Government agencies operating in the nation’s seaports must review tariff and charges on ships calling ports in the Eastern part of Nigeria with imported cargo by at least 30 percent to encourage effective utilisation and patronage of Warri, Rivers and Calabar ports, the Nigerian Ports Authority (NPA) says.
Speaking at a day focus group meeting organised by Obiageri Obi, director-general, Nigerian Chamber of Shipping (NCS) on Maximising the Economies of the Eastern Ports,” held in Lagos on Wednesday, Hadiza Bala-Usman, managing director of the NPA, pleaded with agencies like the Nigerian Maritime Administration and Safety Agency (NIMASA) and Nigeria Customs Service (NCS) to join the NPA in cutting cost for the shippers.
Usman, who was represented by Iheanacho Ebubeogu, general manager, Security, said if the cost differentials between Lagos and Eastern port were down by 30 percent, importers would be attracted to use the port.
“NPA have reviewed its tariff earlier, and when I mean review of tariff across board, NPA tariff has to come down, NIMASA should review their Cabotage tariff, Customs tariff should come down so that, people can be motivated. I do not want us to think that addressing security alone that everything will be achieved,” she said.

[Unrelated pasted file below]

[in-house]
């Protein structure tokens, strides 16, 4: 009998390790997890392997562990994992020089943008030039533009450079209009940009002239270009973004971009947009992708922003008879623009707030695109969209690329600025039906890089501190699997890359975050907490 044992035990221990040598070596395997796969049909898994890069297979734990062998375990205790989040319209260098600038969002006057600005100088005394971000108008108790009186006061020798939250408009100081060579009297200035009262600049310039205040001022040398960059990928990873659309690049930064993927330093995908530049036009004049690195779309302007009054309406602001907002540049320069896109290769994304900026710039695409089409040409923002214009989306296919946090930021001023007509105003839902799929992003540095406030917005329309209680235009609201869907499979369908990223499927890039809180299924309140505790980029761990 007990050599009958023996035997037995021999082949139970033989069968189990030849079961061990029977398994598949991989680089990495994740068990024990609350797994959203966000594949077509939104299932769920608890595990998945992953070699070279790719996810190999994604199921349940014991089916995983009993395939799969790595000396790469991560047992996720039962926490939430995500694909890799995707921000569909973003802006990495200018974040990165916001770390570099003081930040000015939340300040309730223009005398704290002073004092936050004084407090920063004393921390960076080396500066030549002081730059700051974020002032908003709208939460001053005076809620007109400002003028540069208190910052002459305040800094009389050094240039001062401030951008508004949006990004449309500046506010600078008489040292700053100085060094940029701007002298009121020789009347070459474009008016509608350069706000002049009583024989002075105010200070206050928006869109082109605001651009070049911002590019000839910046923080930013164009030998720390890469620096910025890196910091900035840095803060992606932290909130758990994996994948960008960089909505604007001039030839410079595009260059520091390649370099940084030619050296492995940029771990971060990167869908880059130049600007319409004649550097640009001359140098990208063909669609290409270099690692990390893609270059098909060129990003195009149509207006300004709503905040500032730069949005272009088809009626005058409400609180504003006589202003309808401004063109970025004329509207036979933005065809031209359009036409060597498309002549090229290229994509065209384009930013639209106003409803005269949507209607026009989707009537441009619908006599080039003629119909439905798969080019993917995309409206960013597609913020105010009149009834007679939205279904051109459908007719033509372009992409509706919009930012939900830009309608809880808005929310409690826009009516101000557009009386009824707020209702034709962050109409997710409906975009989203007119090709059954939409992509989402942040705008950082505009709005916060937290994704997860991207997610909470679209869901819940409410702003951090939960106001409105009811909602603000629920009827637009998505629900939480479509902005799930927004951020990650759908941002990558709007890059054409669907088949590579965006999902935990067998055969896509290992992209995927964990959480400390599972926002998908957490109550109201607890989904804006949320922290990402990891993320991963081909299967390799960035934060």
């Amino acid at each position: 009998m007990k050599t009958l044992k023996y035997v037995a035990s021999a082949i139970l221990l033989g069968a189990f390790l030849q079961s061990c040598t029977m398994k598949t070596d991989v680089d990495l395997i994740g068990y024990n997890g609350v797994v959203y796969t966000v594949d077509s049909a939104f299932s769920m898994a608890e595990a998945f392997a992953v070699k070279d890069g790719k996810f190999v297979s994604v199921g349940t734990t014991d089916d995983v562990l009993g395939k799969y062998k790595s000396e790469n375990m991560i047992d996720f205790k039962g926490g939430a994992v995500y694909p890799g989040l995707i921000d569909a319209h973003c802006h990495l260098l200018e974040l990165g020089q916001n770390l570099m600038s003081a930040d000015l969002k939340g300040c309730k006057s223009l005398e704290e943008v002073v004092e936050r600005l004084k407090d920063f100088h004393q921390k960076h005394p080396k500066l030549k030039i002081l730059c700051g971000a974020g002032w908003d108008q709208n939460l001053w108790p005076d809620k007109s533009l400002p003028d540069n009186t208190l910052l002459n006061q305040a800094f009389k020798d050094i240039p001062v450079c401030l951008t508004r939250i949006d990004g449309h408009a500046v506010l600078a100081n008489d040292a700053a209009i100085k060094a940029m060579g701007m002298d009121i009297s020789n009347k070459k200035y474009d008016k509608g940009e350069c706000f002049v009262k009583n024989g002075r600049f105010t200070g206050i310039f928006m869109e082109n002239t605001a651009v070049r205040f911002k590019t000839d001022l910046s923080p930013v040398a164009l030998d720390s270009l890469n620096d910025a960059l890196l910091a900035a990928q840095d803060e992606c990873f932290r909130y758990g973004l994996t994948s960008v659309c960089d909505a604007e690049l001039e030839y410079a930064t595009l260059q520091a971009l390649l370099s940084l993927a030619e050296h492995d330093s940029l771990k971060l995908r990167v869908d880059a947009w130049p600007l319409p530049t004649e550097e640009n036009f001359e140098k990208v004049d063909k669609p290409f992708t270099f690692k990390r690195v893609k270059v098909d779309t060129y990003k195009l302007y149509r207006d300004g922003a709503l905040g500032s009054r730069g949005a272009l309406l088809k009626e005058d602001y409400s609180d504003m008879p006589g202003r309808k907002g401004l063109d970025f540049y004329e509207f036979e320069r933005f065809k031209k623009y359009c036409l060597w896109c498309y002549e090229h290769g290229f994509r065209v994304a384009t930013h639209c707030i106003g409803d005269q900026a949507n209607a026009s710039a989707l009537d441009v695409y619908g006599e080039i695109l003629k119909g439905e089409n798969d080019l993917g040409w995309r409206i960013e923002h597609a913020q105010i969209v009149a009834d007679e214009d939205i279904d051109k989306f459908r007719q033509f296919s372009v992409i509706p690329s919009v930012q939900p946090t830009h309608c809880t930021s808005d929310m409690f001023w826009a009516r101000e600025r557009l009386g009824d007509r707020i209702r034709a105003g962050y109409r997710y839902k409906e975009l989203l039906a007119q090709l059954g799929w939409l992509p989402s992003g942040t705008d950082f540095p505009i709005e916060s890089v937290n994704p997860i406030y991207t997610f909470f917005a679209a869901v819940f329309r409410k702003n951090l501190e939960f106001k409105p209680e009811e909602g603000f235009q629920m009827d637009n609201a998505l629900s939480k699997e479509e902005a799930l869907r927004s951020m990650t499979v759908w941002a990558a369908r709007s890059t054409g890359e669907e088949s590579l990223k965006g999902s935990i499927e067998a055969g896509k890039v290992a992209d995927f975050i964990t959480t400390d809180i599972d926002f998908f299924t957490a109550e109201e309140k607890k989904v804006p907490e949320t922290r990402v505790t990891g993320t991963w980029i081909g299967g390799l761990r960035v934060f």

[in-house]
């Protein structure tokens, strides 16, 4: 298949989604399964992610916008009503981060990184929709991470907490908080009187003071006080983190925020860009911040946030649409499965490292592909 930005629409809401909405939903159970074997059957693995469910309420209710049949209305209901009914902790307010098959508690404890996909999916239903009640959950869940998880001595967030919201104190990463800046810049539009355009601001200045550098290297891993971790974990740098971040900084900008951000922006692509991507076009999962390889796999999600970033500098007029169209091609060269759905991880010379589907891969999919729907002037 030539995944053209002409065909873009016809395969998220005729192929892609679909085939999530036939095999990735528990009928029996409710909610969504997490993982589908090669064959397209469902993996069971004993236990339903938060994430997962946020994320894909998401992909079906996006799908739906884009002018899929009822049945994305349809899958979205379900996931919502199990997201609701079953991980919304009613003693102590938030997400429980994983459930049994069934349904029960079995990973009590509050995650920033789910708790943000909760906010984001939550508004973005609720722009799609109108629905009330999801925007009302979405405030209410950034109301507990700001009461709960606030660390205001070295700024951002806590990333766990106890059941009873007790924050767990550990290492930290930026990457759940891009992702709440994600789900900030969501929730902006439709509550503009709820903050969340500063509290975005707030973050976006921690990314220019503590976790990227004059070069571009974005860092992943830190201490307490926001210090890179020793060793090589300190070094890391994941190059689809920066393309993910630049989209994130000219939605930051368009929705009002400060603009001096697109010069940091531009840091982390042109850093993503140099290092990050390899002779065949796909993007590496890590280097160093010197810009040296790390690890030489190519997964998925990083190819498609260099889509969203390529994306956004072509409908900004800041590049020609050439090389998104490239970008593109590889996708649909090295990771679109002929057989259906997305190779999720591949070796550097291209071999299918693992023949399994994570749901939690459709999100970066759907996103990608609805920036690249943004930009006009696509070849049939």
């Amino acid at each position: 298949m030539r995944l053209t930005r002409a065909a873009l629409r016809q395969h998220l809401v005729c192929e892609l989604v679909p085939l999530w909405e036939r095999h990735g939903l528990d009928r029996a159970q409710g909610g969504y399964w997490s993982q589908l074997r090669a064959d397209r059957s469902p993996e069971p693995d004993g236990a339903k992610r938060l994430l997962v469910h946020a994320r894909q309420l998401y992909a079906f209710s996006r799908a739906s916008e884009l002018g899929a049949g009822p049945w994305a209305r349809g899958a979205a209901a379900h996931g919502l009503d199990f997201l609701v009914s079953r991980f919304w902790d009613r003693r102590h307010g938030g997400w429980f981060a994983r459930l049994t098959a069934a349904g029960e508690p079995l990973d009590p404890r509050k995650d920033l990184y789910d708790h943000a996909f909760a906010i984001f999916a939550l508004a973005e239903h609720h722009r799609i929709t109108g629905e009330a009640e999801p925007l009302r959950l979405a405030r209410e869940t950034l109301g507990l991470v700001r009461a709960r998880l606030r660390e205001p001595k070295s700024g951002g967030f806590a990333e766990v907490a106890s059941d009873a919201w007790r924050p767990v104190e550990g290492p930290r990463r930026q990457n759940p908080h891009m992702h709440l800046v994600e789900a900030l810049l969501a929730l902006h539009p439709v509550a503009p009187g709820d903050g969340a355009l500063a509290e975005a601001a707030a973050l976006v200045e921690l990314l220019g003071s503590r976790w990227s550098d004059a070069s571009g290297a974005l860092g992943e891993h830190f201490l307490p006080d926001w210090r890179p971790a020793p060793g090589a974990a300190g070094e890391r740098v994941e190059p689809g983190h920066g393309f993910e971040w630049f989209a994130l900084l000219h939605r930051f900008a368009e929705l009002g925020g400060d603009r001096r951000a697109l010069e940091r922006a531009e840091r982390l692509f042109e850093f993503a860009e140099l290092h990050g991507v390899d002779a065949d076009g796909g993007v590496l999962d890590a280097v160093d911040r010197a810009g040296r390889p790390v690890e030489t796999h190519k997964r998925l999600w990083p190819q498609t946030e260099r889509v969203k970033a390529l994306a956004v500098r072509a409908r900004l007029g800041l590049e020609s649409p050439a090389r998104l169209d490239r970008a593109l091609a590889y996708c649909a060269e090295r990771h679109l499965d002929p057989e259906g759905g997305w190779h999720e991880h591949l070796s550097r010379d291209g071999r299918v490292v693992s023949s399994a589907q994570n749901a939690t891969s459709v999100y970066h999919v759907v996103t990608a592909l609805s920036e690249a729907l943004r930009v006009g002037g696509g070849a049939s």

Usman however said there was need for synergy between NPA and security agencies to ensure comfort to shipping and prevent host communities from interfering in shipping through piracy and other related crimes.
She identified the need for development of deep seaports for bigger vessels to call at Nigerian ports, adding that the depth of water channels cannot handle modern vessels. “Because our channels are long, it is good for NPA to carry out dredging optimisation study, which we have started.
“We need deep seaports where these bigger ships will come in because we have responded to economy of scales where these other ports will become transhipment port with the inland container depot to get all goods. If we don’t do that, we will see ships going to Abidjan, Senegal because they have deeper draft and the ships will lighten the cargo before coming to our ports,” she said.
She urged promoters of new seaports in Nigeria to make plans for Port Master plans instead of planning for the individual ports alone to forestall the Apapa mistake.
Earlier, Andy Isichie, president of the NCS, said the underutilisation of the Eastern ports had taken toll on the nation’s economy and it contributed to the gridlocks experienced daily on the road leading to Apapa and Tin-Can Island ports.
He listed shallow draft, insecurity and port cost as factors responsible for the underutilisation of the Eastern ports. “70 to 80 percent of the cargoes coming to Nigeria come in through Lagos ports,” he said.